likely to be used if they're
near the house and sheltered
from harsh winds and hot sun.
Patios, along with decks, are the workhorses of outdoor entertaining. Although many factors affect the success of a patio, the most important consideration is its location. A patio's site affects how much it is used and influences how well it serves the intended purpose.
If the patio is for outdoor dining, having it close to the house -- and kitchen -- increases the likelihood of its being used. A remotely located patio makes a great area for outdoor dining, but be realistic about how you respond to "out of sight, out of mind" situations. You may end up not using a remote patio as often as you had planned.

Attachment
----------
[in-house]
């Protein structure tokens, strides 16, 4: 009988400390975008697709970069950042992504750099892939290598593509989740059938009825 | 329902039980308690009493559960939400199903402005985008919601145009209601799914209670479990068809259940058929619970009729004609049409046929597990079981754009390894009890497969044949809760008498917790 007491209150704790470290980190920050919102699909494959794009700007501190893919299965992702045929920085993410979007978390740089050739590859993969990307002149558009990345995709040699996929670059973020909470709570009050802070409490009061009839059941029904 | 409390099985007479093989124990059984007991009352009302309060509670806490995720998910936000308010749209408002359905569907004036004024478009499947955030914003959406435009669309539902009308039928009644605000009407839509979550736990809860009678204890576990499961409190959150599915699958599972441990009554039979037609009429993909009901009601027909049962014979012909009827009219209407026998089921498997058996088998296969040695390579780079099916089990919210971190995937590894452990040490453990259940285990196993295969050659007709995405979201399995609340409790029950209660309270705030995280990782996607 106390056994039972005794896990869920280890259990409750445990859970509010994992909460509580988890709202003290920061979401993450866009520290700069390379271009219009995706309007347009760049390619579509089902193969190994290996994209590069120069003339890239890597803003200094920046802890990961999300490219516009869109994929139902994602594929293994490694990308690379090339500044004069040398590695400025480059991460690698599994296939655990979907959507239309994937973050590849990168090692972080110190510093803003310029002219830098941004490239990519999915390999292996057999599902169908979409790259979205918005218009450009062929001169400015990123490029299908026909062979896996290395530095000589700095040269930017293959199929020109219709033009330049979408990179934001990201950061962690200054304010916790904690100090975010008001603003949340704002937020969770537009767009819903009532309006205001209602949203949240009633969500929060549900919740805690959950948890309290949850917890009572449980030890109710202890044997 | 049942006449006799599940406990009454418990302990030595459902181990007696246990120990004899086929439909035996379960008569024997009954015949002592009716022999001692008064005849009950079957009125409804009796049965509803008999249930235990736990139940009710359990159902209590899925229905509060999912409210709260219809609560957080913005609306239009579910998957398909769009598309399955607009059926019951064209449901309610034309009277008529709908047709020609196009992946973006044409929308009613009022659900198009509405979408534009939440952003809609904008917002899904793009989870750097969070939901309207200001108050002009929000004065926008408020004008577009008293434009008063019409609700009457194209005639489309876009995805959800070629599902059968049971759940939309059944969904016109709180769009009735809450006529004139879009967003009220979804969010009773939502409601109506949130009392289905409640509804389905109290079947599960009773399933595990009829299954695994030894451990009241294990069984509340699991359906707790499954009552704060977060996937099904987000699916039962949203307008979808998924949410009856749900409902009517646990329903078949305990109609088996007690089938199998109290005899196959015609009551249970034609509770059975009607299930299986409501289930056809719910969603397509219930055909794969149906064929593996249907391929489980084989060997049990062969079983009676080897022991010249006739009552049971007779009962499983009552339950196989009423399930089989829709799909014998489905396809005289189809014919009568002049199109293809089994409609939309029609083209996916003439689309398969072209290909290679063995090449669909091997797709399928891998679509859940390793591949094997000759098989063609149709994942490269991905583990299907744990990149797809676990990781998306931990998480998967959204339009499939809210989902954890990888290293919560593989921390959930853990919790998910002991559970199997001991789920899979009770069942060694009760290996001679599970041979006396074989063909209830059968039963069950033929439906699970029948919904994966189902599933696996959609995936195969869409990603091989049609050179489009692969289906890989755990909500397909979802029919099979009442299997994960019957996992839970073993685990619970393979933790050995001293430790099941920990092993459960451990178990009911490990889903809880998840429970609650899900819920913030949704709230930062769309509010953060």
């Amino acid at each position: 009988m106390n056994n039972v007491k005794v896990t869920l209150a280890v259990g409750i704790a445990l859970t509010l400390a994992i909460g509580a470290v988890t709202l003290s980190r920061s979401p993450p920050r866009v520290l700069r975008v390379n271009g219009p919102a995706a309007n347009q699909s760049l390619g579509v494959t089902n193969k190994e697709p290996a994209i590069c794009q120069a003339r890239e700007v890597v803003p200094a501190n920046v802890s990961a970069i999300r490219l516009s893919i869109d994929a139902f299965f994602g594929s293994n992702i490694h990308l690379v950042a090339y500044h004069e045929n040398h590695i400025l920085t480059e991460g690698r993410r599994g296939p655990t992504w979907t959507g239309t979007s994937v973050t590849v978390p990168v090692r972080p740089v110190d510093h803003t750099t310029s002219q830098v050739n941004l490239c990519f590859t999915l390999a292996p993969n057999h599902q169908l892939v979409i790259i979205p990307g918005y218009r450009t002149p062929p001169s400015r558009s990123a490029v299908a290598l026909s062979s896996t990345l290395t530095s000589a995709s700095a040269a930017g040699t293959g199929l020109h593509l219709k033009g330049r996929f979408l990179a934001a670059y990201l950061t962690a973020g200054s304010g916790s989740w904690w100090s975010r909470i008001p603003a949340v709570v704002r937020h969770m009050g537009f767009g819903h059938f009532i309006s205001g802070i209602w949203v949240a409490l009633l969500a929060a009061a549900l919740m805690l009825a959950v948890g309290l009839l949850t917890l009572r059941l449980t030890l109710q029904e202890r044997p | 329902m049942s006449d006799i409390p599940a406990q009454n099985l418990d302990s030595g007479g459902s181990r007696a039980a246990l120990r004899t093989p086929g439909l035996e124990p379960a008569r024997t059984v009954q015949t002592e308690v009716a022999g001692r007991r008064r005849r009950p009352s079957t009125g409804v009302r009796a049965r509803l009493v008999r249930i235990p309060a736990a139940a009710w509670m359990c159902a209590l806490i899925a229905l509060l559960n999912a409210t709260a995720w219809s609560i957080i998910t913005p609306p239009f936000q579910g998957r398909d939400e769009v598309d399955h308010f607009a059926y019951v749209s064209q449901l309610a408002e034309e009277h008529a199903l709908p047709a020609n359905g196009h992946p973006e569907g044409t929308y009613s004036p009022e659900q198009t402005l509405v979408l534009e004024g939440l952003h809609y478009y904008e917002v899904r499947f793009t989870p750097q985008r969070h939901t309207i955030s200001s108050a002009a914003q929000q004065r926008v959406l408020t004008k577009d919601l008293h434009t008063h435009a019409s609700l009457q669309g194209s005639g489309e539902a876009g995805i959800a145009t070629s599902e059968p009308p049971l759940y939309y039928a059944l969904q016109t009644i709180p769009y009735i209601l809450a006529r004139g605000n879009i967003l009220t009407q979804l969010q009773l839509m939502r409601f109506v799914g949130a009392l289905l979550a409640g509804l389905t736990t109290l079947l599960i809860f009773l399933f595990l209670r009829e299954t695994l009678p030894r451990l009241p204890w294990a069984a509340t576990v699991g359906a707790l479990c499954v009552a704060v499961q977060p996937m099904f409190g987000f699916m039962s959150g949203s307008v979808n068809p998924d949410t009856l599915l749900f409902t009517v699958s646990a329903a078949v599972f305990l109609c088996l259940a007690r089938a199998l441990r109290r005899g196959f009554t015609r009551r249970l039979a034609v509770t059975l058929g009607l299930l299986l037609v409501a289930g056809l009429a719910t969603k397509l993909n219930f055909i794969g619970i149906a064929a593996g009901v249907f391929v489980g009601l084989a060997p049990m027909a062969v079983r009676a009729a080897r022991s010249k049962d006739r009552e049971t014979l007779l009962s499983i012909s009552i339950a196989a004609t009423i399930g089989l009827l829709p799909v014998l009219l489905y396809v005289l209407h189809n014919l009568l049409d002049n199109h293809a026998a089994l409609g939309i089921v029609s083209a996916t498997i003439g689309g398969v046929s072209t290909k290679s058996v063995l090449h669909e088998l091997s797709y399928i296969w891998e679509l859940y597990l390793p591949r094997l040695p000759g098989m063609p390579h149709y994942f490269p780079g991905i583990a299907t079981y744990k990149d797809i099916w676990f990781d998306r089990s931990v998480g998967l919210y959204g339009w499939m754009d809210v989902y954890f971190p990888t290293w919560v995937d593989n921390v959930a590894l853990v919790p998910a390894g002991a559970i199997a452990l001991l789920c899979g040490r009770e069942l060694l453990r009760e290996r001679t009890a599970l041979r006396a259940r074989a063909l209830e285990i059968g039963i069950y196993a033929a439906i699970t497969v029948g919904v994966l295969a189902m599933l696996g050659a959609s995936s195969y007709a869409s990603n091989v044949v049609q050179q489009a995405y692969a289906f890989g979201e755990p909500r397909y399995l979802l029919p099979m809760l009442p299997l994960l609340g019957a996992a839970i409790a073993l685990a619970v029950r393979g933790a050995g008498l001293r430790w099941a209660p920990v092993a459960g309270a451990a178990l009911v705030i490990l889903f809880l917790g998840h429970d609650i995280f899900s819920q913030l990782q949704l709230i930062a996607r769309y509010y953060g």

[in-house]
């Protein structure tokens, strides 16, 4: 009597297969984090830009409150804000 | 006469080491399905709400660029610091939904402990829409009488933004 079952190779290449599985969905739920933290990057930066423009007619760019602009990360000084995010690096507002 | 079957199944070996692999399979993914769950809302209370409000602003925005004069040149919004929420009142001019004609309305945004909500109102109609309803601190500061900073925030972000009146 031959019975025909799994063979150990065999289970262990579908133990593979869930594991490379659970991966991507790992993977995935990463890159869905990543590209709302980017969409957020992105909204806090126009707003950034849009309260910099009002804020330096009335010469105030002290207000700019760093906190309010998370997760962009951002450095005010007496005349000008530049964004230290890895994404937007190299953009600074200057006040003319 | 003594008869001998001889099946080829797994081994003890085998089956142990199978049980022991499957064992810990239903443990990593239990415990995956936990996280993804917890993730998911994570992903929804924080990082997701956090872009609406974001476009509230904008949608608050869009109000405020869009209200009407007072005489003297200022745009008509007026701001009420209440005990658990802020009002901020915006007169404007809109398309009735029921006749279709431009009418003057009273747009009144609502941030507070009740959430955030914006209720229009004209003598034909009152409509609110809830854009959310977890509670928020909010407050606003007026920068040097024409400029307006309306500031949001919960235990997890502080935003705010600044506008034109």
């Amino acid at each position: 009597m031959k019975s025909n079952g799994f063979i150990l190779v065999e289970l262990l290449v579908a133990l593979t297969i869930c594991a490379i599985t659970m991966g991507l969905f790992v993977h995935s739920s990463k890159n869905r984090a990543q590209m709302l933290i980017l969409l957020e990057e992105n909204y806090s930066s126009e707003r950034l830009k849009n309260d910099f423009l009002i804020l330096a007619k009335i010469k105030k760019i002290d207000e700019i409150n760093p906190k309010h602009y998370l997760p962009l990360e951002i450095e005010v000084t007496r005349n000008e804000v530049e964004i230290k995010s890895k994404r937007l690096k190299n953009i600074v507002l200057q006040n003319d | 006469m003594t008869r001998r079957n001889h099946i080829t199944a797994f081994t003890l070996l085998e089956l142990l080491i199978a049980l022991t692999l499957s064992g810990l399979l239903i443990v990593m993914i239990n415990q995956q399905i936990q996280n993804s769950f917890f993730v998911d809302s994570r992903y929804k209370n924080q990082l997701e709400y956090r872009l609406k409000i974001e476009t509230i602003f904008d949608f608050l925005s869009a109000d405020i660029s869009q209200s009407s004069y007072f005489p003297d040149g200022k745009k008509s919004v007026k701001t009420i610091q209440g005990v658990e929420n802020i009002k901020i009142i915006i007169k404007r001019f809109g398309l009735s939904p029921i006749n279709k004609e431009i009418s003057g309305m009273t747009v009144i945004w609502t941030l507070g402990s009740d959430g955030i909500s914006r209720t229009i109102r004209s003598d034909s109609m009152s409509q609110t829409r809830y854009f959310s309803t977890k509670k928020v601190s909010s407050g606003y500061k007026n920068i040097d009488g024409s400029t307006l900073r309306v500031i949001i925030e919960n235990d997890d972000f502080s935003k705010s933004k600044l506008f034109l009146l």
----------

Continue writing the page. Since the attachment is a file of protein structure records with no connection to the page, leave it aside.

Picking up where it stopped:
a patio; arbors are a way to add
Another factor to consider when siting the patio is microclimate. A spot that is convenient to the kitchen may have too much or too little sun or an unpleasant view. Wind, sound, and privacy should also be considered. You may be able to screen the unattractive views, add shade, or remove limbs to bring sunlight into the area. Or you may need to find another location for the patio. A master plan will help in dealing with these situations.
Consider the view from where you will be sitting. If the view is a problem, an attractive fence or trellis can be a quick solution. If a portion of the view is attractive, you can frame it with carefully positioned gaps in the screen.
When building the patio, consider the proximity of large trees that may suffer root damage or damage the patios themselves. Even shallow roots can damage a patio in time. Also consider accessibility to utilities such as electricity for lighting or water for a fountain.